CDCB Connection asked for takeaways from the CDCB team members who participated in the ADSA conference on Genetic Diversity.
Fiona Guinan, former intern and current Ph.D. student
Rodrigo Mota, Ph.D., Applied Geneticist
Duane Norman, Ph.D., Technical Advisor and Industry Liaison
Kristen Parker Gaddis, Ph.D., Geneticist
We asked the CDCB team that attended: What were your takeaways from the conference?
Inbreeding should not simply be considered a bad thing.
Without selection, which brings along inbreeding, our industry would not be providing the quality dairy foods available today at a reasonable price.
It is still undetermined if our current levels of inbreeding should be a focus of extreme concern.
Genetic trends do not indicate that inbreeding is a concern, and currently the genetic gain outweighs the effects of inbreeding depression for most traits.
There is more research that we need to do as an industry to better understand inbreeding, its impacts, and how to best manage it.
The definition of inbreeding could be redefined, and potentially re-evaluated on a national level to determine if we have a problem or not. Further research is required for the effects of inbreeding depression in the genomic selection era.
Some crossing between breeds helps to keep the increase at a lower rate.
Inbreeding is a topic that affects the whole dairy industry – academia, government, breeding companies, producers, dairy processors, and consumers.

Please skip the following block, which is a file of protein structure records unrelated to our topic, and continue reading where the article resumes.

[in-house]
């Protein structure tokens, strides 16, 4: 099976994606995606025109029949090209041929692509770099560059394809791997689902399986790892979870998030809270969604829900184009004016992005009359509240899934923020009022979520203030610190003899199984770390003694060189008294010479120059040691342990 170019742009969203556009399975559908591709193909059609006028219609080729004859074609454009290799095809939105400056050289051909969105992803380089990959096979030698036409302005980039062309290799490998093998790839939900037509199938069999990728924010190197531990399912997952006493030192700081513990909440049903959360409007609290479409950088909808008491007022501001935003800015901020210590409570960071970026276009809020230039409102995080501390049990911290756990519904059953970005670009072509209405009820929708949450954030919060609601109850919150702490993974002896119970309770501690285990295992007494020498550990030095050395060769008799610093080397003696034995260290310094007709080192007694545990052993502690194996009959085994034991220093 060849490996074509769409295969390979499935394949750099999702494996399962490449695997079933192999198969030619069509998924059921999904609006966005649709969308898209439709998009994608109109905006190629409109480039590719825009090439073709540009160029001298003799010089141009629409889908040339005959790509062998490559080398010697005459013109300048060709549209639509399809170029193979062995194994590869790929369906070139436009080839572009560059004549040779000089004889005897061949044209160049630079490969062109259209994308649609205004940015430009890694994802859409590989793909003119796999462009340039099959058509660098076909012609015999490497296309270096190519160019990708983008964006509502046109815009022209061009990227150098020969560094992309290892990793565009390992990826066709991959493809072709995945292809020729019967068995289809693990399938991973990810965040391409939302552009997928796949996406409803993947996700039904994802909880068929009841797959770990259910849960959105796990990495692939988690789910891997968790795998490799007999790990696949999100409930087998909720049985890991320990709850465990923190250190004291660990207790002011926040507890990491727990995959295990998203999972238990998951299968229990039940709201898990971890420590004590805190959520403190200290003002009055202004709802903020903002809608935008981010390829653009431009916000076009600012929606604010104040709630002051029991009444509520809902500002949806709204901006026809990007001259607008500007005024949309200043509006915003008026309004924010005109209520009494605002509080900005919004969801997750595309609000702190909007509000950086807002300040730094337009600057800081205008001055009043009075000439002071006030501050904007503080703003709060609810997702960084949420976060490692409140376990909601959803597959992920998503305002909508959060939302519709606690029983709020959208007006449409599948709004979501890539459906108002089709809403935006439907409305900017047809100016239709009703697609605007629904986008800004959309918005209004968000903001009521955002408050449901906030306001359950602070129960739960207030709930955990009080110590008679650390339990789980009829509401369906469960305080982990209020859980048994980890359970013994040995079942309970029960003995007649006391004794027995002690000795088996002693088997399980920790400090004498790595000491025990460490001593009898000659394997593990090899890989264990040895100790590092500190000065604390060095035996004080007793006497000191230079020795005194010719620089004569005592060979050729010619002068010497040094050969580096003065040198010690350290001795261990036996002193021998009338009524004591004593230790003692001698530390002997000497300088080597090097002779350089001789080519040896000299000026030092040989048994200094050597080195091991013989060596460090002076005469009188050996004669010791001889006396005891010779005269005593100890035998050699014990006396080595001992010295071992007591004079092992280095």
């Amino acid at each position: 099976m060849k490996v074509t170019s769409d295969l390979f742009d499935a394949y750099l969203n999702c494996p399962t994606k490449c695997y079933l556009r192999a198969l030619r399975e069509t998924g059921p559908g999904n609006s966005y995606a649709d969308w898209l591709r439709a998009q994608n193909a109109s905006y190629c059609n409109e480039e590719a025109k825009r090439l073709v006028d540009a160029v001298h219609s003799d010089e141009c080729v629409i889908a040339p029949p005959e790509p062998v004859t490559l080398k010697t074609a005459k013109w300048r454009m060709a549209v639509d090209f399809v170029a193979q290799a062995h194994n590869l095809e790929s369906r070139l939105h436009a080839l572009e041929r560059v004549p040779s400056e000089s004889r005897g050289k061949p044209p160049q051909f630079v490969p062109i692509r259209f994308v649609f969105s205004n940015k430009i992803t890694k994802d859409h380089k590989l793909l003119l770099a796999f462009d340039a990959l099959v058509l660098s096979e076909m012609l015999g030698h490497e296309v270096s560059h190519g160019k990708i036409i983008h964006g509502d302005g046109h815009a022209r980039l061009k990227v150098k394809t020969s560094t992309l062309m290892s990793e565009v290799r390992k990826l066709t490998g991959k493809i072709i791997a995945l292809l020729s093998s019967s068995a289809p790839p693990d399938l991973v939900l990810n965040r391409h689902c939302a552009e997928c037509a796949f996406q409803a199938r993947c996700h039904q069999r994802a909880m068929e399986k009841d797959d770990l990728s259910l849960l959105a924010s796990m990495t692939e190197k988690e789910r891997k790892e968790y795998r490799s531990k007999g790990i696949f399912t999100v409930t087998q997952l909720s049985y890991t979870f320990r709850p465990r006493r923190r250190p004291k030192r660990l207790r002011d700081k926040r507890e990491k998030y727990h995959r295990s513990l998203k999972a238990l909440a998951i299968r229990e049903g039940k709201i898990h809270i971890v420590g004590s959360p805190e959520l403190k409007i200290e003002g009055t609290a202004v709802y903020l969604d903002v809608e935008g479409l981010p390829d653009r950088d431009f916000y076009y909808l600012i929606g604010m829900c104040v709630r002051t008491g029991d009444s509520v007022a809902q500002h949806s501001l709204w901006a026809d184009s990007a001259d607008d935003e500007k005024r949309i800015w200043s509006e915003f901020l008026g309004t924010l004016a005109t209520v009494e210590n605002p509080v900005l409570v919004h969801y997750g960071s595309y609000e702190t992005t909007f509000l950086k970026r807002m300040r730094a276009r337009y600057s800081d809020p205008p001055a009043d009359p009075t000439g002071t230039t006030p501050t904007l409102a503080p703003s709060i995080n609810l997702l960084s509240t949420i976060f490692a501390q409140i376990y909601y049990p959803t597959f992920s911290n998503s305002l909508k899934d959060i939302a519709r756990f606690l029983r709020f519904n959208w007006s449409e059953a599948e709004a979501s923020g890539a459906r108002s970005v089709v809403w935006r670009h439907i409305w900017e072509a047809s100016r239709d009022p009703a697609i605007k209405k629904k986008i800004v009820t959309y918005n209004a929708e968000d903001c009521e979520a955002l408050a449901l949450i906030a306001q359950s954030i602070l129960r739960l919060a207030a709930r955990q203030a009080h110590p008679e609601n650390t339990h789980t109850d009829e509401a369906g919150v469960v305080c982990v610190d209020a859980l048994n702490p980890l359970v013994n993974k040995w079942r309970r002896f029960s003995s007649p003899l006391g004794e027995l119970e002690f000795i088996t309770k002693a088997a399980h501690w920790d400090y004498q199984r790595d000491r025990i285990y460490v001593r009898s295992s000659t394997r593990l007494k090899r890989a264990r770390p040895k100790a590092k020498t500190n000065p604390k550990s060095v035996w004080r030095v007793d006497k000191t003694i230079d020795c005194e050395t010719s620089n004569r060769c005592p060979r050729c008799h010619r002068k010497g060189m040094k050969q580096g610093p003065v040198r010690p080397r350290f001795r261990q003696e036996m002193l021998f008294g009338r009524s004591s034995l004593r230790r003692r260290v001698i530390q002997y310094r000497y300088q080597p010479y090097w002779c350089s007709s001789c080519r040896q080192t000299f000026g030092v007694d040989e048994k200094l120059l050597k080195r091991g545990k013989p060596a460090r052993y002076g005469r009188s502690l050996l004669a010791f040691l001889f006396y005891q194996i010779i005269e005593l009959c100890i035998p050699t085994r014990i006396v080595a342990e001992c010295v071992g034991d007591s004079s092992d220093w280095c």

What presentations were most thought-provoking?
Genetic Diversity, Inbreeding and the Prisoners’ dilemma by Douglas Gollin of Oxford University. It was thought-provoking to have the fresh perspective of an economist at a dairy genetic diversity conference. Golin touched on the social concern (cost) of inbreeding and the importance of the consumer in communications regarding inbreeding. He described why we (in the dairy industry) may not all agree on the same solution and emphasized that the collaborative structure may be to our benefit in addressing inbreeding.
John Cole’s presentation, A New Look at Genetic Evaluation, was for me the most thought-provoking presentation. John delivered knowledge from so many years with USDA and now in the industry.
Christian Maltecca (Inbreeding Status and Trends Among North America Dairy Breeds) and Christine Baes (Assessment of genetic diversity in Canadian Holsteins) presented very good summaries of the inbreeding status in the U.S. and Canada, suggesting the opportunity to act.
Several presentations referenced research results that take a closer look at genetic diversity and alternative definitions of inbreeding. Several groups are providing groundwork for research that needs to be done.
Click here for presenters’ summaries of their topic.
What do you see as the most effective opportunities to manage genetic diversity?
One “low-hanging fruit” is to examine the current measures of inbreeding – and possible new measures – to determine what the best measure is. Perhaps we can more accurately account for inbreeding and its effects. For example, a measure that accounts for old or ancient inbreeding compared to more recent inbreeding, where recent inbreeding may have increased detrimental effects.
Redefine inbreeding alongside the evolution of dairy production. There are technologies available to understand more about inbreeding levels at different regions of the genome, and this research is ongoing.
In the future, the addition of new traits in selection indexes will be another opportunity to manage genetic diversity.
Provide new information that enables the industry to know how many sons of a sire are being placed into A.I. service. This information could help reduce the rate of increase of inbreeding in the population.